Demonstrating the Serval Rhizome Store-and-Forward MeshMS SMS Service

Update: We trialled Rhizome on a training exercise in New Zealand recently.  Follow the link to read the blog post about it.

SMS messages on a cellular network get delivered via the cell towers and message centre infrastructure.

On a mesh, it is possible for us to deliver messages to other phones that are reachable on the mesh at the same time.  This works great, and we have had this capability in the Serval BatPhone software for a while now.

However, it does have some limitations, in particular, if there is no link all the way from the sender to the receiver on the mesh at the instant the message is sent.  This is rather unfortunate, as we usually think of SMS as being the most reliable fall-back on a mobile communications network.

So we set about replicating this resilience by creating a store-and-forward SMS-like service on top of the Serval Rhizome mesh file distribution framework.  We call this MeshMS, for Mesh Message Service.

This service uses direct mesh links if they are available by making use of the existing SMS capability in the Serval BatPhone software.  However, if there is no direct link, then it uses a store-and-forward scheme, that asks any passing phones to copy the message and distribute it to other phones on the mesh, until it (hopefully) eventually reaches its intended destination.  The cartoon below shows how this works.

The man wishes to send the message “Prepare the Zeppelin” to his hench-person, but there is no direct mesh link at that time due to the challenging topology.  The message gets picked up (stored) by the compatible phone in the pram, without any action on the part of the woman.  The woman then keeps walking along, and eventually the phone in the pram is able to automatically deliver (forward) the message to the ultimate destination, whereupon the minion knows to ready his master’s zeppelin, to do the weekly grocery shopping, one trusts. Of course, there could be many intermediate steps, instead of just the one shown here.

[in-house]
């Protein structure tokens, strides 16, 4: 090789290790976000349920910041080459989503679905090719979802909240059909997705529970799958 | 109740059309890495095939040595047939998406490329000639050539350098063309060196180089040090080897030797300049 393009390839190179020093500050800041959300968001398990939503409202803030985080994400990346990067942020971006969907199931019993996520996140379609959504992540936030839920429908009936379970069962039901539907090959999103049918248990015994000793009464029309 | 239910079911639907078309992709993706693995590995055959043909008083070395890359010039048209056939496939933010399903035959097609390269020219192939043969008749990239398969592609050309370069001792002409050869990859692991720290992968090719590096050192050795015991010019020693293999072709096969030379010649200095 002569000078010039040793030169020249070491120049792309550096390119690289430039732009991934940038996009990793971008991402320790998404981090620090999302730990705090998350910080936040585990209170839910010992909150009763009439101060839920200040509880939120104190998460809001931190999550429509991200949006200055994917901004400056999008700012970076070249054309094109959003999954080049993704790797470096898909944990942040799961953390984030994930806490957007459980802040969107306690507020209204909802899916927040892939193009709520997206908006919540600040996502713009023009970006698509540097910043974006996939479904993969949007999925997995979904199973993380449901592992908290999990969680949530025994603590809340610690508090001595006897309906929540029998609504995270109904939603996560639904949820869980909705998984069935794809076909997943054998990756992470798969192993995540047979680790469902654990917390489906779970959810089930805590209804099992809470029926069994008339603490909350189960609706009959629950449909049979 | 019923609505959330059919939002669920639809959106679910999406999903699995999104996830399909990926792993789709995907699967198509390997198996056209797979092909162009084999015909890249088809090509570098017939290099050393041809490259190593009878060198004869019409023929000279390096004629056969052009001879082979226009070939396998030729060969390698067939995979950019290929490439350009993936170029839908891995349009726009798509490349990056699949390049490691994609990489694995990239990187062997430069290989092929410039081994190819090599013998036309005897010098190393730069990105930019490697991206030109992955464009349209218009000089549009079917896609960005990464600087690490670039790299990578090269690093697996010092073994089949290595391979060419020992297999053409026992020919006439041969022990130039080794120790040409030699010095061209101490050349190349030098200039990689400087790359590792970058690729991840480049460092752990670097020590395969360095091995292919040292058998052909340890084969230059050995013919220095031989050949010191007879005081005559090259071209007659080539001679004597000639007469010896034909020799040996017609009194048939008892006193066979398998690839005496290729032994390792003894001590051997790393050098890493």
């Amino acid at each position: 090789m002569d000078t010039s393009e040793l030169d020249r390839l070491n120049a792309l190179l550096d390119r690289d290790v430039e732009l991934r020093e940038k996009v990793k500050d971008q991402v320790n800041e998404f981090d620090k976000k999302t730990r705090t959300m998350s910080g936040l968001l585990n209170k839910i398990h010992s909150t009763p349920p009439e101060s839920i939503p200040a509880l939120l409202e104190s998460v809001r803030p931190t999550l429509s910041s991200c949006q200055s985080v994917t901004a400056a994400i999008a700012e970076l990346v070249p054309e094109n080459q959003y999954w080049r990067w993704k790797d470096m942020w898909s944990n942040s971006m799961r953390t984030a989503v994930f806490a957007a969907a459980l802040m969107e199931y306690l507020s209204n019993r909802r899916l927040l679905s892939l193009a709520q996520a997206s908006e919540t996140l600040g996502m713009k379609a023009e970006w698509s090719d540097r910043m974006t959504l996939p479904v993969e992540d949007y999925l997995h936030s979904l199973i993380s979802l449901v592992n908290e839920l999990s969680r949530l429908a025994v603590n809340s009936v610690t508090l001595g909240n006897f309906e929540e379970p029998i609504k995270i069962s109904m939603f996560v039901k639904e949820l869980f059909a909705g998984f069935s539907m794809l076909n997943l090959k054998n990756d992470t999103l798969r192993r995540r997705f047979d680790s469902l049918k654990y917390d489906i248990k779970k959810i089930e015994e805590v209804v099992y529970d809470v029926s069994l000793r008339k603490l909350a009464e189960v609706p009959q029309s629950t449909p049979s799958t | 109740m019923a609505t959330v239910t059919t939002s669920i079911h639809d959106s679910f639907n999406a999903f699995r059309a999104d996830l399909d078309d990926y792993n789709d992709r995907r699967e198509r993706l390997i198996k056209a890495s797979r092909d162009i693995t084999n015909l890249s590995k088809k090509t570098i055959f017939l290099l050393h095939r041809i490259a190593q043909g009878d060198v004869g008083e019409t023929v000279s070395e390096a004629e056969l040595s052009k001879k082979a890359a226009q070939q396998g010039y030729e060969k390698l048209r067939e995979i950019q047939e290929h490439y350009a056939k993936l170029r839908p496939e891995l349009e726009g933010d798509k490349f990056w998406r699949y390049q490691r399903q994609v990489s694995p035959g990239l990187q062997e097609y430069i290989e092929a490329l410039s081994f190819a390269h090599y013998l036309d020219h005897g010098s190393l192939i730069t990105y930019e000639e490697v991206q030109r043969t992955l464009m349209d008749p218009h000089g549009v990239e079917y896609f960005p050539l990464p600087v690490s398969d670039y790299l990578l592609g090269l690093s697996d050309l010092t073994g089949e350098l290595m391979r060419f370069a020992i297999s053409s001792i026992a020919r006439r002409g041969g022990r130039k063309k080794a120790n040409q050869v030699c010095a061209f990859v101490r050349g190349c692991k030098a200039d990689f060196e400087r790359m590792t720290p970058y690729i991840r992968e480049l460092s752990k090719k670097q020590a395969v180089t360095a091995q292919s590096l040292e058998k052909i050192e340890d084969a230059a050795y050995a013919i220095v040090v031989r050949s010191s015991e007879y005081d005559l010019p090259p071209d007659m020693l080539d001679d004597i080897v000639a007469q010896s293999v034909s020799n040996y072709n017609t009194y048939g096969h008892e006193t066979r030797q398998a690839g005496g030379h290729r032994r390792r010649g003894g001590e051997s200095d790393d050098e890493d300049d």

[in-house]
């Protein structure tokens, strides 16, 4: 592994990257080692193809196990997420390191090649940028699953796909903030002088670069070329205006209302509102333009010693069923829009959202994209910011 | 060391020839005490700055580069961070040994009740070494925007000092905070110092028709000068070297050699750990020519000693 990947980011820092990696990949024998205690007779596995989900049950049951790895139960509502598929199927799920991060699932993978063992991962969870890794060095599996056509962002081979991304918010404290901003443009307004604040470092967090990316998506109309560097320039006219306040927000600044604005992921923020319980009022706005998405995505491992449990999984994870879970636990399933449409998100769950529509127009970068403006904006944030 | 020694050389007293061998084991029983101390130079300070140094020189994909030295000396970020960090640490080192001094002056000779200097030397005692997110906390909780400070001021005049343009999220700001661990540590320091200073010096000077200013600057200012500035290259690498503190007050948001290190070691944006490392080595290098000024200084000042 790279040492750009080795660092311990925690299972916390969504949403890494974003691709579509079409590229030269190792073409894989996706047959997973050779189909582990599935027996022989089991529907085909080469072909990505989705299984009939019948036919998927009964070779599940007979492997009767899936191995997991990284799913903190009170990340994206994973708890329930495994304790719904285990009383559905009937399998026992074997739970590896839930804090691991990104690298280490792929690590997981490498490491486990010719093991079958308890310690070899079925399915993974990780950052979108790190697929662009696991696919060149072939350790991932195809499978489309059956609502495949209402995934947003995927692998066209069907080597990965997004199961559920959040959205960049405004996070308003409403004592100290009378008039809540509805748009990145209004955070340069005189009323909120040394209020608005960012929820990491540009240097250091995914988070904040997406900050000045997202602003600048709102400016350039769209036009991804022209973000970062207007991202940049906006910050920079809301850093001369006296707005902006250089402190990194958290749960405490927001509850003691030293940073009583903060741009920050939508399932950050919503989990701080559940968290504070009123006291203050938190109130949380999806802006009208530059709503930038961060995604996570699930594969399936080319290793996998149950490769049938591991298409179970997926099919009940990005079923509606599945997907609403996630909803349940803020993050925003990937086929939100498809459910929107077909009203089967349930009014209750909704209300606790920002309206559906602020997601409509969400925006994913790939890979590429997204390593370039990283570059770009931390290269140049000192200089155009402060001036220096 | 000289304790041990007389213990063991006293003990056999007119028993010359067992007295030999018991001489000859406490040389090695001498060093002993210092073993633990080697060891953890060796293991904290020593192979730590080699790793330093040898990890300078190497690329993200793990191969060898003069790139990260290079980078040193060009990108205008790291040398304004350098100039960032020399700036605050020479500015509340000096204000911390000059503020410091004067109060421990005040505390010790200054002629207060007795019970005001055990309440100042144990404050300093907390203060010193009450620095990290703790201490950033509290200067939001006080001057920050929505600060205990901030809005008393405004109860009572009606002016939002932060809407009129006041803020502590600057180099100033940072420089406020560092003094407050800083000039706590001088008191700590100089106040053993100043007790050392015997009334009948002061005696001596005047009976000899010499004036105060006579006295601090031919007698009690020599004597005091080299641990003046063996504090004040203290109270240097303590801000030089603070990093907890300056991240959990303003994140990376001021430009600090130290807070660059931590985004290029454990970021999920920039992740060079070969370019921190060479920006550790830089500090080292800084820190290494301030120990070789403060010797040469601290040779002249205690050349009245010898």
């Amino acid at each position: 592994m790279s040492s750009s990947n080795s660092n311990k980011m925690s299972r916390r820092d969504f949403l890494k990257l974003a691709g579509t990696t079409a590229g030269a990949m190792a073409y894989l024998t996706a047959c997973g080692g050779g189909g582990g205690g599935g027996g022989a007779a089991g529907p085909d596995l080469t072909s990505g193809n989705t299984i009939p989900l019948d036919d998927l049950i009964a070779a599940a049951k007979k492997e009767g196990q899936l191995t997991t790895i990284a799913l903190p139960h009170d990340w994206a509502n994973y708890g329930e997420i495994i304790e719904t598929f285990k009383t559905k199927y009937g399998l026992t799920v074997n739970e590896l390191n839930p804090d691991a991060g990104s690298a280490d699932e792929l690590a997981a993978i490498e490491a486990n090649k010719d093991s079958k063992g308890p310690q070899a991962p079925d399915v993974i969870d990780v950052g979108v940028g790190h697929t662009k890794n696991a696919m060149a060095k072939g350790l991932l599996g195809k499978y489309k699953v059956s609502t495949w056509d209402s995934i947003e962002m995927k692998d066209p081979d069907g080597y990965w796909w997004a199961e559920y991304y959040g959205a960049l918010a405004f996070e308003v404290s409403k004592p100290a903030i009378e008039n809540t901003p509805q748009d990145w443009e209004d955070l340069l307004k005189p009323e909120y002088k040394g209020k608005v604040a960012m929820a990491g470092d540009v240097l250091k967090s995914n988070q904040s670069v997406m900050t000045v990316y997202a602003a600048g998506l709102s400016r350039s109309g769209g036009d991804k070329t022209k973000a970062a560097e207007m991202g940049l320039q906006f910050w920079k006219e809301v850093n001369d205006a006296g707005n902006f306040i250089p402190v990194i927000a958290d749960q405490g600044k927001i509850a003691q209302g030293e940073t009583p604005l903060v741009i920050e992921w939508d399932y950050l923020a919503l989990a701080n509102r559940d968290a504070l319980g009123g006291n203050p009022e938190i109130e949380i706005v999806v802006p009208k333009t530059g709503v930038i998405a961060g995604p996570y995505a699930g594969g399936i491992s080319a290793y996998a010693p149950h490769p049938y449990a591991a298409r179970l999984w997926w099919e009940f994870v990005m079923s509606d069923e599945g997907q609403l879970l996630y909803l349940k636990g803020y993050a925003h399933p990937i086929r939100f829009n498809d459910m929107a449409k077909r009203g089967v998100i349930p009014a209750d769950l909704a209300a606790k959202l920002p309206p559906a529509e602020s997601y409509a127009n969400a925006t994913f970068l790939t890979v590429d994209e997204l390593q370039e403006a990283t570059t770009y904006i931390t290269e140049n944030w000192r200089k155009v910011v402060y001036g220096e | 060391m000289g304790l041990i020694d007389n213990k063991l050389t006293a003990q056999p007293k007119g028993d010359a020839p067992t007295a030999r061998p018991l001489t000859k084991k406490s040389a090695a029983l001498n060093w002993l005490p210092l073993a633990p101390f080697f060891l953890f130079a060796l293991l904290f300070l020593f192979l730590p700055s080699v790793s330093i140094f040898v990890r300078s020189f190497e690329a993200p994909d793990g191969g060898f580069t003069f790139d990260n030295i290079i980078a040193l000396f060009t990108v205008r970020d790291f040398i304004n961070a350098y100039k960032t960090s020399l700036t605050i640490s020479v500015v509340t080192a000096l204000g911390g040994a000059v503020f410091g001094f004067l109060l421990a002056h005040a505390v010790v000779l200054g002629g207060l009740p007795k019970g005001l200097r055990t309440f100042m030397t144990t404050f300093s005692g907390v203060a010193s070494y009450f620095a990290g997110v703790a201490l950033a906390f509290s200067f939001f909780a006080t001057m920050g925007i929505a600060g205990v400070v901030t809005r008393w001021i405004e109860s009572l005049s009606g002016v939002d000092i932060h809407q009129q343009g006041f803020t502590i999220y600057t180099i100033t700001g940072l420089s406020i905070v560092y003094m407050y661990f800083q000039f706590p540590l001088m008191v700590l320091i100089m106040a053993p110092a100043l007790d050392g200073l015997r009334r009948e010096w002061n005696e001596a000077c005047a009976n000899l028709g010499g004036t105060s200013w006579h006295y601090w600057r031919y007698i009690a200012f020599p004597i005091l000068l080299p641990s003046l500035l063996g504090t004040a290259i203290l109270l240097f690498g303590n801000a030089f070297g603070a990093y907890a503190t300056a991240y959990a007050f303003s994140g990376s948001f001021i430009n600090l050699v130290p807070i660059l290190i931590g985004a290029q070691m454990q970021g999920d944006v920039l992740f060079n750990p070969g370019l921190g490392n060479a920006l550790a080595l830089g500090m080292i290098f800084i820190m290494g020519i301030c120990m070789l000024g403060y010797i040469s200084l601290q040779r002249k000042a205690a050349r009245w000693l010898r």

The great thing about this approach is that it doesn’t require a complete path to the destination at the time of sending, but can propagate progressively across the mesh as it is able, and can make use of nodes that move between otherwise isolated mesh networks, creating an asynchronous link between them where it would not otherwise be possible.

While the delay in such a service is huge, the bandwidth is also great, as potentially gigabytes of data can be transferred between nodes.  One side use of this protocol that we intend to exploit is to provide an efficient means of distributing updates to the Serval software suite, so that field updates can occur without dependence on infrastructure, and with much greater aggregate bandwidth than any single-cast cellular or wireless approach.  In fact, this will even allow the update of software, maps and other resources during a disaster.

We have even demonstrated it to deliver an SMS message between South Africa and Australia, using nothing but compatible phones to carry the message more than 10,000km:

This feature has profound utility in allowing the exchange of messages, files, and all manner of data in what are otherwise very difficult settings.

It also provides the capabilities required to enable disadvantaged communities, perhaps in remote locations, war zones or informal settlements, to create their own infrastructure, carrier and cost-free SMS networks using compatible handsets, so that they can enjoy the benefits of digital communications that many of us take for granted.

read original post on Dr. Paul Gardner-Stephen's Site